Hailing from Kashmir, Talat Butt arrived Sweden in 1997 to work cruising ship M/S Baltic Star. His father, Rauf Butt, was already working on the ship since 1985.
At the time, the ship carried Panama’s flag. The crew-members not having Swedish citizenship, were granted permits to stay in Stockholm when the boat was anchored in the town. These migrant workers did neither need nor granted Swedish work permits since the boat was registered in Panama. There were 24 such workers, hailing from Kashmir and Pakistan.
The working conditions for these migrant workers were appalling: they worked 13-14 hours a day, seven days a week. After 11 months of work, they had five-week break. However, it was not a paid holiday. These workers would draw, at average, SEK 7000 a month. In contrast, their Swedish counterparts would enjoy paid holidays and their jobs would comply by Swedish labour laws.
This situation was aggravated by the fact that these workers from Kashmir and Pakistan were not aware of their own rights.
For instance, Talat’s own father had no idea that being a member of SEKO Seamen union, he was entitled to same rights as his Swedish colleagues.
Talat refused to put up with these horrible conditions and discrimination and initiated a campaign for equal rights in 1999.
Meantime, the management was telling these migrant workers that they should be happy since they were earning in Sweden what would have been a fortune in Pakistan.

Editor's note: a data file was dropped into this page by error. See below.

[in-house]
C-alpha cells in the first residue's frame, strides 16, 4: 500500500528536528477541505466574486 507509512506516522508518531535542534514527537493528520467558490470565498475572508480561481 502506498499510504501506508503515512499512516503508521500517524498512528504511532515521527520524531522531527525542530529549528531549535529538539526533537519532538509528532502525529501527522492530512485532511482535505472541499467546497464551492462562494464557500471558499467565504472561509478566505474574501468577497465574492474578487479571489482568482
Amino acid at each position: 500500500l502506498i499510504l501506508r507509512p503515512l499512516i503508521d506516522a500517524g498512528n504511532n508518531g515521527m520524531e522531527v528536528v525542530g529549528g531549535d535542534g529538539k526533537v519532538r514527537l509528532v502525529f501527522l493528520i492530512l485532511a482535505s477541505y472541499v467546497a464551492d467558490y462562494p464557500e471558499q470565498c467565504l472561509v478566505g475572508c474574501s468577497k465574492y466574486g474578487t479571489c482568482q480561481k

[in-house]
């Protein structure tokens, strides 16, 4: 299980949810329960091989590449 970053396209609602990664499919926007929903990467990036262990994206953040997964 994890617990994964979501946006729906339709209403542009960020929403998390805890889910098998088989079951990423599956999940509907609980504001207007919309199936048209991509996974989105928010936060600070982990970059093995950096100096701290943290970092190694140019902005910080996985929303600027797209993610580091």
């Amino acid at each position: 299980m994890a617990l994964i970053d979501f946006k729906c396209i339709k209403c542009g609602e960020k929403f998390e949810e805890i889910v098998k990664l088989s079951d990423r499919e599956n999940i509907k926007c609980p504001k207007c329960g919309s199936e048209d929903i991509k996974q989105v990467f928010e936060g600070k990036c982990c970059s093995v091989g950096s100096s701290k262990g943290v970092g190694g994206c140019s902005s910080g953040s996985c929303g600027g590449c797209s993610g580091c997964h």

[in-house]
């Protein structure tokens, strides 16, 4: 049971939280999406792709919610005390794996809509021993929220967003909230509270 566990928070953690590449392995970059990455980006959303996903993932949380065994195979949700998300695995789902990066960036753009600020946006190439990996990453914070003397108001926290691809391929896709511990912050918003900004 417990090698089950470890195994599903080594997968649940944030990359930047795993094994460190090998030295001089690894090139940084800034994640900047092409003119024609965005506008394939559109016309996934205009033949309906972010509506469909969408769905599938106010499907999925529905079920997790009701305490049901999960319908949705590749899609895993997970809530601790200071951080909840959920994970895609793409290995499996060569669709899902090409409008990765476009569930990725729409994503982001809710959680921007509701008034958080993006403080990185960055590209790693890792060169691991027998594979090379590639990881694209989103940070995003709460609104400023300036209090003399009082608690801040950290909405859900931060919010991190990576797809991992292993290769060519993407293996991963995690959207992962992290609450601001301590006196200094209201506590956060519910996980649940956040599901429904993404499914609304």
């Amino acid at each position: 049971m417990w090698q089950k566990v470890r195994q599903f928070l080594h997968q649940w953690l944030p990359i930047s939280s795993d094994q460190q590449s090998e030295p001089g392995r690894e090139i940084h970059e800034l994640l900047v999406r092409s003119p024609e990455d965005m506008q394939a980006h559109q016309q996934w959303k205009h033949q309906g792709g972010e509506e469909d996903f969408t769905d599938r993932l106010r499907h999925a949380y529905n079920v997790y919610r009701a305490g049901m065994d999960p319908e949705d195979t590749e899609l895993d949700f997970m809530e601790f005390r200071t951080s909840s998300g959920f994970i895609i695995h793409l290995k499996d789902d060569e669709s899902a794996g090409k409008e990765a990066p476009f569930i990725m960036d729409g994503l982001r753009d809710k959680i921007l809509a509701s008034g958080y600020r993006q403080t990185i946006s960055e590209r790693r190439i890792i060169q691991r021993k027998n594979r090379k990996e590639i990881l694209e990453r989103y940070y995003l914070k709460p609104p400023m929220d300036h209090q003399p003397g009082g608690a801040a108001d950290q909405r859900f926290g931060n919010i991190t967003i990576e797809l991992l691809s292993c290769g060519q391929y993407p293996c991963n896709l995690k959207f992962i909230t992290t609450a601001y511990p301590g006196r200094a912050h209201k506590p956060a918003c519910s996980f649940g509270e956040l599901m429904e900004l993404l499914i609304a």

However, a valiant struggle by these workers led to massive improvements in 1999.
Talat got involved in to the union to organize non-EU workers and faced deportation during the campaign for work permits in 2002, when M/S Baltic star change the flag to Sweden and changed the name to M/S Birger Jarl.
In 2008, a yet another challenge was posed by new legislation introduced by the European Union (EU). Under the new rules, ships carrying European flags were advised to fire non-EU workers. Else, subsidy could be slashed. For the workers from Kashmir and Pakistan, it meant redundancies.Talat´s father had worked for 23 years on-board Birger Jarl by 2008.
SEKO SJöfolk(Seamen) union refused to rescue these workers. Abandoned by SEKO Seamen, these workers joined SAC (Syndicalist Workers Confederation). Under SAC’s banner, Talat filmed and organize this phase of intense fight back. Finally, while these workers lost their jobs but they got the right to settle in Sweden as Swedish citizens and re-build their lives in the country of their employment.
This documentary is not only about the struggle to gain the right to a decent work. It is also about regaining dignity as a human being. It is a story about breaking free from isolation. It´s a story of discriminated people, finally, asserting their right to equality in a society considered most democratic in the world.